Claire Robinson, 26, Drouin, Vic
Ever since I was a little girl, I've pictured myself being a mum. With eight brothers and sisters, I longed to replicate the warm and loving home I grew up in.
So when I met my husband Michael, 30, I was thrilled when he shared my dream. With four siblings of his own, he couldn't imagine life any other way.
When we got married six years ago, we wanted to start a family right away. But 18 months later, when I hadn't fallen pregnant, we went to see a fertility doctor.
We both had a series of tests and eventually received the devastating news that both of us had fertility issues. 'It's extremely unlikely you'll conceive naturally,' the doctor told us. We were heartbroken.
As devout Catholics, we felt IVF wasn't right for us so we did our best to accept we might never have kids. Still, we never lost hope.
In early 2012, I asked my doctor about a fertility drug that I'd heard could help women who were struggling to conceive. He agreed that I could try a year's course, but told me my chances were extremely low.
'Don't get your hopes up,' he warned. Three attempts went by, but each month we were disappointed.
Then, in June 2012, I noticed my period was a day late. I was feeling nervous, so took a pregnancy test. I couldn't believe my eyes when it came up positive.
As I rang Michael to tell him, my hands shook with excitement. 'I'm pregnant!' I cried. We were both over the moon.
Our doctor was just as amazed. 'This is a one in a million baby!' he told us. At my eight-week scan, it felt like a dream as I saw our bub appear on the screen.
Unfortunately, I suffered terrible morning sickness for the whole nine months. The only thing that made the constant vomiting bearable was the thought that I would soon be holding our baby in my arms.
In March 2013, our beautiful boy Matthew came into the world. When I heard him cry for the first time, I felt a huge rush of relief and love.
He's absolutely perfect! I thought, cuddling him.
Michael and I adored being parents, and we decided to try again when Matthew was a year old. We thought it would take up to a year for me to fall pregnant.
But after just one round of treatment, I realised I was late again. Taking the test felt like deja vu.
Surely lightning couldn't strike twice, I thought, waiting for the result. But it had!
Soon I was having my eight-week scan.
I peered at the screen while Michael sat on the other side holding Matthew, who was then 14 months old. 'I think I can see two,' I said. 'Is it twins?'
The sonographer stayed quiet, concentrating on the screen. After what felt like an eternity, he turned to us. 'Actually, I can see three babies. You're having triplets!'
We were both stunned.
I knew the fertility drug increased the chance of having twins, but I never imagined this happening!
I burst into tears and laughed at the same time. 'We were told we couldn't have kids, and now we'll have four!' I cried.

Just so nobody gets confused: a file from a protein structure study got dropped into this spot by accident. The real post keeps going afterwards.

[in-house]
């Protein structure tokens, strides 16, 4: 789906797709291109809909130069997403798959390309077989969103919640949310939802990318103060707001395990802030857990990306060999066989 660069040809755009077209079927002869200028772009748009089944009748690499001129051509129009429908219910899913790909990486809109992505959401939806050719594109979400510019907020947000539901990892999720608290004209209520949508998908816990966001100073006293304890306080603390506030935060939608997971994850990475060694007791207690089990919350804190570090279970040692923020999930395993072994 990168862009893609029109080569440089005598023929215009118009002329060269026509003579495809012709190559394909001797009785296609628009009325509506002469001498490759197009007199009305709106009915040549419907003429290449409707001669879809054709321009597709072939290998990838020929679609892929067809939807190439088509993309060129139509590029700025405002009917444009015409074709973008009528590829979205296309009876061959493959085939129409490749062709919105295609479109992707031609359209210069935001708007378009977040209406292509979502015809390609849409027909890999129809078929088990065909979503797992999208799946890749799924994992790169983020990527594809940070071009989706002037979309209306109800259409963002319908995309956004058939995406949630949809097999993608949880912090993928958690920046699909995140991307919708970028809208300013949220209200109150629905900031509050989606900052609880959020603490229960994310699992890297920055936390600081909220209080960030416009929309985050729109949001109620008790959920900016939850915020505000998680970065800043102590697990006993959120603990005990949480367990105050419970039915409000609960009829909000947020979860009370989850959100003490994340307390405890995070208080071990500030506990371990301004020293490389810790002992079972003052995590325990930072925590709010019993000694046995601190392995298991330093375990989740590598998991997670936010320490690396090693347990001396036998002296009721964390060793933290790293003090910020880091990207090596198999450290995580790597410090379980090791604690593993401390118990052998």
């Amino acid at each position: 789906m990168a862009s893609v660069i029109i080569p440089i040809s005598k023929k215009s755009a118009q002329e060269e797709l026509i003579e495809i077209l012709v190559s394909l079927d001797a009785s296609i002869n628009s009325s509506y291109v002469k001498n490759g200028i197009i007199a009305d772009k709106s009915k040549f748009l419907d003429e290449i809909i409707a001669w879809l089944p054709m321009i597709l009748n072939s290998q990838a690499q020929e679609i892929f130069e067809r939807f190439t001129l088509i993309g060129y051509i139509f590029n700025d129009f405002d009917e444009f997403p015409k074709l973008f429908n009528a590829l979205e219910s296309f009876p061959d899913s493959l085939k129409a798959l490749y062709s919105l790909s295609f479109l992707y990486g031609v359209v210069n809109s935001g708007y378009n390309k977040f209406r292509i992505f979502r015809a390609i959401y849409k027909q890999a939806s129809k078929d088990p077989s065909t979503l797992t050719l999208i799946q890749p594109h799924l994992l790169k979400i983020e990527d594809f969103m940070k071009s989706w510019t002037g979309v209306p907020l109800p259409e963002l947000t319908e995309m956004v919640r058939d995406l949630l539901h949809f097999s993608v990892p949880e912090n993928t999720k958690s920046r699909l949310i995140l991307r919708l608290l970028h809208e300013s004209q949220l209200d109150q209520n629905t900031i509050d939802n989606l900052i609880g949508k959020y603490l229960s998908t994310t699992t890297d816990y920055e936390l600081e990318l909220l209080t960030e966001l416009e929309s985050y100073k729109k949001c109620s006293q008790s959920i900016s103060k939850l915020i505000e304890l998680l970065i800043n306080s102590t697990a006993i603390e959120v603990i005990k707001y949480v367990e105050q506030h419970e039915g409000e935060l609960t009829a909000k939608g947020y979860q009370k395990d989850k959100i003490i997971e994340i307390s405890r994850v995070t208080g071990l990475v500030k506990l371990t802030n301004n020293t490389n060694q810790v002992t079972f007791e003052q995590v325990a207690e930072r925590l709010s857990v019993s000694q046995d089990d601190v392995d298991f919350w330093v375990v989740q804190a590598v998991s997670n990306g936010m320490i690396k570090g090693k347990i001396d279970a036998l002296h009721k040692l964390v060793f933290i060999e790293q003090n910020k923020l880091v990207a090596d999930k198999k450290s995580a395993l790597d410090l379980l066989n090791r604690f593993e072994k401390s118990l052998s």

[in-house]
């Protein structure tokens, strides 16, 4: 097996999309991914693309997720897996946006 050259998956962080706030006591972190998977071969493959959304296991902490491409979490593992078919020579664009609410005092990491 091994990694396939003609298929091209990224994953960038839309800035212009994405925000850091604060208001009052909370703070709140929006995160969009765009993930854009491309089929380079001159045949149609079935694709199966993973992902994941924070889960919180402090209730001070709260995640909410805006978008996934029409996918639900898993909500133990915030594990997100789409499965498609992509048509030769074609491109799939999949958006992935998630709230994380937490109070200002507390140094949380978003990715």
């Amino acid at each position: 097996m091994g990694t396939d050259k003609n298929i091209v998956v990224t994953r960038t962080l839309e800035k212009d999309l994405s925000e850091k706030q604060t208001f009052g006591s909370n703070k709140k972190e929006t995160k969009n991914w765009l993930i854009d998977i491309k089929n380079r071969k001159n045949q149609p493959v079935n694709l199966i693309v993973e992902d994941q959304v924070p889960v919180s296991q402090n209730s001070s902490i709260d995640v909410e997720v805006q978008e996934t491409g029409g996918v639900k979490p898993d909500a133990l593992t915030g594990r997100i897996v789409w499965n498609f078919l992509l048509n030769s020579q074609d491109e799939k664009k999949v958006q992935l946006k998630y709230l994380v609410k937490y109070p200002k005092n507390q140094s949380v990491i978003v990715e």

My mum Therese, 56, didn't believe me when I tearfully called to break the news. 'You're joking!' she gasped.
But the news was daunting too. My pregnancy was now classed as high-risk and we were told that only 33 per cent of triplet pregnancies end successfully.
My extreme sickness returned with a vengeance and I could barely keep down any food. In fact, despite my huge bump, I gained just six kilos throughout the whole pregnancy.
Because of how sick I was, Michael and I moved back in with Mum and my dad, Bernard, 58.
At our 24-week scan, we asked the doctor to write down our babies' genders on a piece of paper and seal it in an envelope.
Then we organised a gender reveal party for our close family and friends.
Meanwhile, Michael's dad Phillip opened the envelope and secretly placed three little singlets - either pink or blue - in three boxes for us to open on the day.
Two weeks later, it was time for the big reveal!
When I pulled out the first blue singlet, everyone smiled. Matthew was going to have a brother! Then came the second. We all burst out laughing.
'Surely the last one has to be pink?' I said.
'It's a boy!' I cried, opening the final box. The room erupted with cheers and laughter. 'We'll have four boys under two!' I said, giving Michael a big hug.
Although we were surprised, I couldn't believe how lucky we were.
We just prayed the three would all arrive safely.
At 34 weeks, it was time for my caesarean. Michael held my hand as we waited to meet our little trio.
Timothy and identical twins, Oliver and Nicholas, soon arrived.
All three were healthy but they spent three weeks side by side in hospital until they were big enough to come home.
Looking at them together, I couldn't believe they were really ours. The first six months were a blur of feeds and nappies.
Friends volunteered to do three-hour shifts to help us care for all four boys, and Mum was always on hand.
Now back in our own home, we've settled into a routine. Matthew has just turned three and loves playing dinosaurs with the triplets, who are one.
Tim has started taking a few steps, Oliver loves crawling everywhere and Nick has just discovered he can click his tongue, which makes him giggle!
It might be hard work, but the boys really have lit up our lives. In fact, we're hoping to have more kids in the future.
Call us crazy, but there's nothing better than being one big happy family.
Originally published in that’s life! Issue 12 – March 17, 2016